The debate delays Chris Clarke's Virtual Communities presentation till early evening when we were planning to be flogging our deal at a nearby restaurant. Clarke and Costa talk during the afternoon, the young executive looking just a tad spooked by the getonboard presence. Clarke does hand over a few shares to the ACTU for an education fund, but the expected equity announcement isn't delivered. Instead, Combet argues unions have equity by virtue of the investment of the super funds. Don't know about that one.
The Trade debate continues with more jockeying for the correct spin. The amendment passes unanimously, but the players have their own lines. Costa issues a release saying Cameron has been rolled. Then Cameron replies - only problem is he needs a computer. A magic moment as the AMWU spin doctors hop on our getonboard Gateway computer to bag our boss - now that's a free trade debate, Doug!
Meanwhile Bob Hawke and Geoff Clark address the Congress, as the union movement reinforces its commitment to reconciliation. Things are running smoothly until ABC radio reporter Ron Fuller rushes up to seek reaction to news that Jeff Shaw has resigned from the Carr ministry. The significance is that Costa has dibs on the seat, but Jeff has gone early. Costa rushes off to "consult with colleagues", while leadership aspirant, the TWU's Tony Sheldon shoots early. I'm running around the center trying to work out what's actually happening - for the first time in two years I regret not having a mobile. Those who have watched the LaborNet team run around Congress like we own the joint, now watch us attempting to handle the chaos. I think they call it catharsis.
The word 'computer' is off the radar for a day as our immediate future hangs in the balance. The only option is to drink, which we do with feeling as the afternoon melds into the evening and the glittering Conmgress dinner. Christadoulou silences his doubters by pulling off the impossible dream of the Rock Eisteddford meeting the union movement, it's hip and cool and very un-ACTU. Or is it? The night ends with 200 union officials dancing to Soft Cell's Tainted Love - there's Jennie George and Shazza getting down, Combet using his limbs to full advantage, Joe de Bruyn, John Coombs, they're all up there. Or was it a drunken mirage??
By Thursday the Congress is racing through the agenda in a bid to clear town by sunset. Industrial policy runs user-pay for non-members up a flagpole - a totally defensible policy that no Labor Government appears prepared to touch. The expected stoush on non-union agreements is quelled and it's a relaxed Greg and Shazza show that prepares to give the final presser of the Congress. Is that Combet practicing a few King Fu moves before it kicks off? They should be pleased, the policy has remained on track and there has been genuine goodwill on the floor. Only the coverage blue between the CFMEU and AWU threatens to ignite - and this is referred to the Executive to be fought another day.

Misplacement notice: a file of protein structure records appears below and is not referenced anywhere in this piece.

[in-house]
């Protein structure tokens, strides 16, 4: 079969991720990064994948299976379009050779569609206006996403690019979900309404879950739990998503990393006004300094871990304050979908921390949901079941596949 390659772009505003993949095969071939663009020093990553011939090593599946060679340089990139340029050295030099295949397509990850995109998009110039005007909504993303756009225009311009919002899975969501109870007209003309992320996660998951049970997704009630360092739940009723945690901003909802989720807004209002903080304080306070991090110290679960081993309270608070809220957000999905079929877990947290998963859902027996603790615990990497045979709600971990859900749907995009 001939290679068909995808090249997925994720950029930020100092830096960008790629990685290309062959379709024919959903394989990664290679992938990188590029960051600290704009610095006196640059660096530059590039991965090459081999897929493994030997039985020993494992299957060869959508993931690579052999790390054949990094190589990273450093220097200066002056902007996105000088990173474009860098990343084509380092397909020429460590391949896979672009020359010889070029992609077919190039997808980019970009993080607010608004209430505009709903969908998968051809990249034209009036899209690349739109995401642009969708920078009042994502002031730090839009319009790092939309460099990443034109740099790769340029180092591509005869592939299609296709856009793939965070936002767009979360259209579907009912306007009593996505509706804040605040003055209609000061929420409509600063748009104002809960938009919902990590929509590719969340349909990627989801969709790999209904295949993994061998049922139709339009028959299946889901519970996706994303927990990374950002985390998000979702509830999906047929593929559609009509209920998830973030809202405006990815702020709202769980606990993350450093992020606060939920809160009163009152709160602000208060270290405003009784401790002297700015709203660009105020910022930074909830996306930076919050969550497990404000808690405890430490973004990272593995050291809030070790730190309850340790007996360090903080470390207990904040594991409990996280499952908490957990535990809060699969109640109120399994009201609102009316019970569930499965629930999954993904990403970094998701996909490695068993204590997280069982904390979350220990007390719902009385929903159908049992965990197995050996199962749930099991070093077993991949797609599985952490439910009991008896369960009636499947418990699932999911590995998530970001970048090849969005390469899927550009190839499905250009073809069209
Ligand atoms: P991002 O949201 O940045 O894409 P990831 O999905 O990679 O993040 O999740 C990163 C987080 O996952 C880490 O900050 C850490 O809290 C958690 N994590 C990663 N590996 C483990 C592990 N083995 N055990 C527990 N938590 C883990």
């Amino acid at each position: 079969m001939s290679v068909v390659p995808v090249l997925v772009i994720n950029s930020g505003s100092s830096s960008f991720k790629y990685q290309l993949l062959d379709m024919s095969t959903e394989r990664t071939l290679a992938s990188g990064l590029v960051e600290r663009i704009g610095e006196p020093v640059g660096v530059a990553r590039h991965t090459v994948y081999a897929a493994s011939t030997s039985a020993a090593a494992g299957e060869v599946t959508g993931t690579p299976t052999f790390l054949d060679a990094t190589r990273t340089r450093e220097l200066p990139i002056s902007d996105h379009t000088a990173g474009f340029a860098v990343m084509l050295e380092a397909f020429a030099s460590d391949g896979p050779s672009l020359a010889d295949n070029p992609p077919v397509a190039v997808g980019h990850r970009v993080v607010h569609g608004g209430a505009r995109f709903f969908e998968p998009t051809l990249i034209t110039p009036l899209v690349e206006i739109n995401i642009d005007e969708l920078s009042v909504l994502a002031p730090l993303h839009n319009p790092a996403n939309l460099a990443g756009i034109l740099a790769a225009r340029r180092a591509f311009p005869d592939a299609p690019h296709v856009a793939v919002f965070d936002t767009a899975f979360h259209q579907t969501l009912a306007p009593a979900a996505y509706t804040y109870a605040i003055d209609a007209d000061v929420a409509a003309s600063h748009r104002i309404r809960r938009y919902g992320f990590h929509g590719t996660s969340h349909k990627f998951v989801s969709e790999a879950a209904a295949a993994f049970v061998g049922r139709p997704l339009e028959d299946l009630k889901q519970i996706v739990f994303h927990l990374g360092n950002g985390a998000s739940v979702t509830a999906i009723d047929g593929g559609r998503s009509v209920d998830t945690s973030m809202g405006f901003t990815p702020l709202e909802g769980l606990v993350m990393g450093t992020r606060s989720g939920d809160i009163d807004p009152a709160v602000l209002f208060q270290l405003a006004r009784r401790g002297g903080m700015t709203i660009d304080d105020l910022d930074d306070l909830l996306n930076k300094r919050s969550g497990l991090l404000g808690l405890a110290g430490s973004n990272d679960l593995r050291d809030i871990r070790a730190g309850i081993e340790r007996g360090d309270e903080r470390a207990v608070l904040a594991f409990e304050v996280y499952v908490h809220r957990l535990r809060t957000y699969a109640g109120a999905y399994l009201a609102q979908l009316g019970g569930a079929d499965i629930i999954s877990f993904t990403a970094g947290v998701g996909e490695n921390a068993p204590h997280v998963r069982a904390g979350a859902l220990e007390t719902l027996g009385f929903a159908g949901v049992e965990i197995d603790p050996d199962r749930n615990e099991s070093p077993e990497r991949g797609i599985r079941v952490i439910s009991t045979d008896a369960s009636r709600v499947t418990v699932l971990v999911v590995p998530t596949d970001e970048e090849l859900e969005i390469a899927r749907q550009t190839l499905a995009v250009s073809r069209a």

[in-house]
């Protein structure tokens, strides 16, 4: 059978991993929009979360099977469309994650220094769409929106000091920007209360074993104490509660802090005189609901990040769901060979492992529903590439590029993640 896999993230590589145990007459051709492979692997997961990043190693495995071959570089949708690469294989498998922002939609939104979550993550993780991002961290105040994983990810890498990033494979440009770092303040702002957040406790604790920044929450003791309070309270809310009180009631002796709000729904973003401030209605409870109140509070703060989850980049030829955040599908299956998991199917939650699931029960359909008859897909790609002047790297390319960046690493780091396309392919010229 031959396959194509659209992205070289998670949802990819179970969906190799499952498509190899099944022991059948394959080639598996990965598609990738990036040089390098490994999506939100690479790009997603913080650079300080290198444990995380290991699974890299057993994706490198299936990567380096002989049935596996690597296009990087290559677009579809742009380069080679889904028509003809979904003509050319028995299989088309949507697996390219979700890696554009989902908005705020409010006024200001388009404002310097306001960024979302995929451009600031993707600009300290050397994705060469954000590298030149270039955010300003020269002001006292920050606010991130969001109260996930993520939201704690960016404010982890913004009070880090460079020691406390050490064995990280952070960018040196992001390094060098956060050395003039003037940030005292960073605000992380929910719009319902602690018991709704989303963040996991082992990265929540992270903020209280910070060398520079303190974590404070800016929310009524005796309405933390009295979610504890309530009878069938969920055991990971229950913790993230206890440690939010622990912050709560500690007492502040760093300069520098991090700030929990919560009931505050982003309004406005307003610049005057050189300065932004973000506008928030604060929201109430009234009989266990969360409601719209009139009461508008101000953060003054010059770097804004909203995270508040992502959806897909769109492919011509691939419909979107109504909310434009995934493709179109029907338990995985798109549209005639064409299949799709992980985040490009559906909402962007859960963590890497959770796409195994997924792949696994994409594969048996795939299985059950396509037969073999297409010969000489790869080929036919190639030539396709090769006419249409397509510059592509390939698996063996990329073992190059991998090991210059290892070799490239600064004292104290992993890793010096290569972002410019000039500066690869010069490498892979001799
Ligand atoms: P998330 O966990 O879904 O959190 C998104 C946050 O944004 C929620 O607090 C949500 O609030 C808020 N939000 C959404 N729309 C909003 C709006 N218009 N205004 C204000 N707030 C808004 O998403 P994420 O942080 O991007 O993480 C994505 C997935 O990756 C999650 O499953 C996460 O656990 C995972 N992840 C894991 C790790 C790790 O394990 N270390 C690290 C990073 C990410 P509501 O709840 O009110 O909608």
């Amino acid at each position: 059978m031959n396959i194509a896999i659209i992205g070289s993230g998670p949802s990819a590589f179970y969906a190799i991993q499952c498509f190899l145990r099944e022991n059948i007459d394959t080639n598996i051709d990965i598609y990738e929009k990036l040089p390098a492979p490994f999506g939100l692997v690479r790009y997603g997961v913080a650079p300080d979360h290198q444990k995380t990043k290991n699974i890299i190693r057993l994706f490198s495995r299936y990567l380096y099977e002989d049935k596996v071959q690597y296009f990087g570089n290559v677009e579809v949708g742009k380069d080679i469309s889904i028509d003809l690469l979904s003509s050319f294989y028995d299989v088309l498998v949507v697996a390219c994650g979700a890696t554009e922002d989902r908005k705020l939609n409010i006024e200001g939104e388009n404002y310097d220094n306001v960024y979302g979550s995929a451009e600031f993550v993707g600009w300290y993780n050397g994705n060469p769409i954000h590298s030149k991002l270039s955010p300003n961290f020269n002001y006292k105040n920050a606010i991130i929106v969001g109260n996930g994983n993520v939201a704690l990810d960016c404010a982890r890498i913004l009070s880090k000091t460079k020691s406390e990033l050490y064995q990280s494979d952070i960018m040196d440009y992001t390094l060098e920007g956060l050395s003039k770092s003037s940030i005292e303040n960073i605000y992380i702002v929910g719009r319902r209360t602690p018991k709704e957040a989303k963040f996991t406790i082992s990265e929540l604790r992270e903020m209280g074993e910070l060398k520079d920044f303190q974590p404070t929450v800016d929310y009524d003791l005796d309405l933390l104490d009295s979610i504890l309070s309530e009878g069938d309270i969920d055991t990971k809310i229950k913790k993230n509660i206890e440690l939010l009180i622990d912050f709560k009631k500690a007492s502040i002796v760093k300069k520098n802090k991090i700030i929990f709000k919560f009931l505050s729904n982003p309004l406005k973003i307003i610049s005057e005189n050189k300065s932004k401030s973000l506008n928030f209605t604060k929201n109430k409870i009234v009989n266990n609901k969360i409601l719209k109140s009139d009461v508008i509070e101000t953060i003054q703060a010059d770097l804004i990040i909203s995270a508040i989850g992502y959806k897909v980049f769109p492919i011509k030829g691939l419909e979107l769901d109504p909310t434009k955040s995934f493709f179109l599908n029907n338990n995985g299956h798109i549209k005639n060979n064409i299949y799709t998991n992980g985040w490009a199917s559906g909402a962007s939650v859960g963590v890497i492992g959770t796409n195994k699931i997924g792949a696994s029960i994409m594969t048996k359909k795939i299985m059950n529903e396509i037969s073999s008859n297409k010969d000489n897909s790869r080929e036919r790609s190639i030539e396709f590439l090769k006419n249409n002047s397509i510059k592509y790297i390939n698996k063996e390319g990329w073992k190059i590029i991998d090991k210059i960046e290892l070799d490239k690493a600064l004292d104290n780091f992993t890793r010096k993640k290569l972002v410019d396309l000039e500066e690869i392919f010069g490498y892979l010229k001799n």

The best bits of the Congress were about ideas. That's been my conference takeout. The ACTU positioning itself as a body prepared to promote debate not control it. In a world where the interests and priorities of white and blue collar workers are often different - it sometimes takes more than a one-size-fits -all approach. Debate on issues of substance like trade, even computers, have been productive - they should continue. By holding the reins, but not too tightly, the new ACTU leadership team has - in that very act - created a new culture. Wollongong was a successful Congress. Now the real battle begins.
Interview: Turning Tides
ACTU President Sharan Burrow reflects on the disappearance of the middle class and what the union movement can do about it
Unions: Fear and Loathing in Wollongong
For four days this week, too much unionism was barely enough. We bring you the highs and lows from behind the scenes and inside the bars of this week’s ACTU Congress.
Politics: The Group Hug
Opposition leader Kim Beazley came, saw and conga-ed. Here's what he said to the ACTU Congress.
History: Unions and Family Trees
Trade union records may not be the first port of call for a beginning family historian, but down the track a little, these records could bring to life an ancestor who previously was just a name printed on the page.
International: Fiji Bans Lifted
Fiji employers are expected to start reinstating all their workers over the next week, now that Australian union bans have been lifted at the request of the local union leadership.
Review: Room to Manoeuvre
Full employment with a highly skilled well-paid workforce is a realistic goal for Australia, despite the supposed constraints of globalisation.
Satire: Satan Subpoenaed To Cricket Inquiry
The King Commission of Inquiry into cricket match-fixing yesterday heard evidence from Satan that he never influenced Hansie Cronje to accept bribes.